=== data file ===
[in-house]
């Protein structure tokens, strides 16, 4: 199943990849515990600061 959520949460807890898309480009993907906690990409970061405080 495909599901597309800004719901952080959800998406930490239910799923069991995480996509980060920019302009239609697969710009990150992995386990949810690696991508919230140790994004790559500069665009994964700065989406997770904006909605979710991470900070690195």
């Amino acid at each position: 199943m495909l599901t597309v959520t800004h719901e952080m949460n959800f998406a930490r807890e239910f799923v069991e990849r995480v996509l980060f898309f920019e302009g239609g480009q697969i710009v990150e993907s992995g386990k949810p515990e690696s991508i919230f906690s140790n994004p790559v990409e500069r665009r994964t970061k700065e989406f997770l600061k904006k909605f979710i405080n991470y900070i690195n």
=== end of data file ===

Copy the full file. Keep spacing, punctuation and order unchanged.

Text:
[in-house]
């Protein structure tokens, strides 16, 4: 199943990849515990600061 959520949460807890898309480009993907906690990409970061405080 495909599901597309800004719901952080959800998406930490239910799923069991995480996509980060920019302009239609697969710009990150992995386990949810690696991508919230140790994004790559500069665009994964700065989406997770904006909605979710991470900070690195």
């Amino acid at each position: 199943m495909l599901t597309v959520t800004h719901e952080m949460n959800f998406a930490r807890e239910f799923v069991e990849r995480v996509l980060f898309f920019e302009g239609g480009q697969i710009v990150e993907s992995g386990k949810p515990e690696s991508i919230f906690s140790n994004p790559v990409e500069r665009r994964t970061k700065e989406f997770l600061k904006k909605f979710i405080n991470y900070i690195n």